There is a reason for this. Many people believe that as we get older our mental faculties – our memory and thinking skills – start to decline. Even the medical field believed this. The medical diagnosis for this was “Senile Dementia,” and it literally meant mental deterioration that comes with aging.
Now though, we know this isn’t really accurate. Although there are some changes in our thinking abilities, usually related to being slower and less efficient, we now know that dementia is not part of healthy aging.
Two things give this away. We have identified many of the conditions that cause dementia, and we have identified people, sometimes called super-agers, who don’t show a significant decline as they age. One of the innovative studies that explored this was the “Nun Study” by Dr. David Snowdon. They examined almost 700 elderly nuns over 15 years, including cognitive testing, gene studies, and even information from early in their lives by studying autobiographical essays they wrote in their 20s. If you would like to learn a little more, check out Dr. Snowdon’s book. You can click on the photo to reach it.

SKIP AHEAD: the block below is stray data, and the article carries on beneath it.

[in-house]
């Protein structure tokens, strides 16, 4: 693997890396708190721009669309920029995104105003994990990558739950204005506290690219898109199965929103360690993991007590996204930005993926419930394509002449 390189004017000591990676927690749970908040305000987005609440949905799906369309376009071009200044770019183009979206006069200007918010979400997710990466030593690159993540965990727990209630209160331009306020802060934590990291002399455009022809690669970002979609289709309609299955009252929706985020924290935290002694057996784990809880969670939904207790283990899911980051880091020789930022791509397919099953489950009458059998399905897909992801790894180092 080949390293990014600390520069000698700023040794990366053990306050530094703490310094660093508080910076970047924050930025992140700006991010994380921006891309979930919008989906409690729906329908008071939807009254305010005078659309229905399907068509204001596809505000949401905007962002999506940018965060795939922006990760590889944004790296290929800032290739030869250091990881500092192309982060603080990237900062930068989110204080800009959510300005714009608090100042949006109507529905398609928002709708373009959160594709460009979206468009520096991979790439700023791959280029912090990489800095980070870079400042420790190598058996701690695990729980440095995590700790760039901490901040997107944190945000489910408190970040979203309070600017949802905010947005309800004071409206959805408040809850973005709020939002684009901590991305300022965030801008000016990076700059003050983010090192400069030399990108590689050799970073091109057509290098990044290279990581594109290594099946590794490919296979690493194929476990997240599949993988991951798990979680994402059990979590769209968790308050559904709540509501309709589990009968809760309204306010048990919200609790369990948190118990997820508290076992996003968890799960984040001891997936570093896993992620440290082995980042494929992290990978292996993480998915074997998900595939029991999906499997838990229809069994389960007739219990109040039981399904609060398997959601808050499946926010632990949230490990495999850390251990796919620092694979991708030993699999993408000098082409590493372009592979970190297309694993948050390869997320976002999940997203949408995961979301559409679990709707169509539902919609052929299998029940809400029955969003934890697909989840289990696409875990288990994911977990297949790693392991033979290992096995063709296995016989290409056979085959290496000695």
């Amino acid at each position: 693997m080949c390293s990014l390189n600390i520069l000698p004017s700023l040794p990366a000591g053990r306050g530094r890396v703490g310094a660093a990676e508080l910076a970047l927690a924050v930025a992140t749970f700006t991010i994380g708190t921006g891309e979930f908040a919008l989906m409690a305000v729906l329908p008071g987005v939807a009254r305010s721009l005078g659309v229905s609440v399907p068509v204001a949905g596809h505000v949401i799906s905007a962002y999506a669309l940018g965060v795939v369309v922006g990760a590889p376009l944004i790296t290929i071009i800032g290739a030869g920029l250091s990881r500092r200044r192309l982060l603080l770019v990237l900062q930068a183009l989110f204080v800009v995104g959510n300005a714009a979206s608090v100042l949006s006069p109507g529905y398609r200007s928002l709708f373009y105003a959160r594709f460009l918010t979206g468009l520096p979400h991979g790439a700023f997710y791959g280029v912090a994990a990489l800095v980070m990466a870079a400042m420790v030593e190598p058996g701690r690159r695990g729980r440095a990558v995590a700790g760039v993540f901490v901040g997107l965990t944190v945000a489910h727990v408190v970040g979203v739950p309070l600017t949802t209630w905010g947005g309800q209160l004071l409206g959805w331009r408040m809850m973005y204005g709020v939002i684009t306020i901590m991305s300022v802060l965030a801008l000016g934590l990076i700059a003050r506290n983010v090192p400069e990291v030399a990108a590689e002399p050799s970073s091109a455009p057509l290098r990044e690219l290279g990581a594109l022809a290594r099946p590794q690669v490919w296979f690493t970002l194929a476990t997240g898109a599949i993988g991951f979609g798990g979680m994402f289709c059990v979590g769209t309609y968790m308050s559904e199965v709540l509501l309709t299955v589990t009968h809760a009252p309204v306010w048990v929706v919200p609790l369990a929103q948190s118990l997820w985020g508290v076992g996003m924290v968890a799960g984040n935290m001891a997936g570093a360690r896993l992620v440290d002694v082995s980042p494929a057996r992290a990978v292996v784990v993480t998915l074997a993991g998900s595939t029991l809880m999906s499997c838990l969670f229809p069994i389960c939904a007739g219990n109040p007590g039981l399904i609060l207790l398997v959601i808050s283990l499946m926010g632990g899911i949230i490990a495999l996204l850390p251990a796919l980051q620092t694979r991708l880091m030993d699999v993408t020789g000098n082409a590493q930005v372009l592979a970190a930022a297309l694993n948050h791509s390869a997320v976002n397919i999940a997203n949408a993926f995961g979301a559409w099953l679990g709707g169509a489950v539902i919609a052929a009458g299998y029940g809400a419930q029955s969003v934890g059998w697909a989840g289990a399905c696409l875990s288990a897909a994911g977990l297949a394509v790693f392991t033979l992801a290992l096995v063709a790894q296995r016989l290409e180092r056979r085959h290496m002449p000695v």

So What is Dementia?
Nowadays, when doctors use the term dementia, it is meant as a description of a person’s functioning. Dementia describes a person’s current level of thinking and functioning. It is not the cause of that level of functioning, it is simply describing it.
It means that a person is showing a significant decline in thinking skills (like memory or language functions) often measured by neuropsychological assessments such as those I conduct (look here to learn more about the testing process), and the deficits are significant enough that they are also causing limitations in a person’s functional skills, their daily life. In a few paragraphs we will talk about causes of dementia, and how these can result in different types of symptoms and challenges.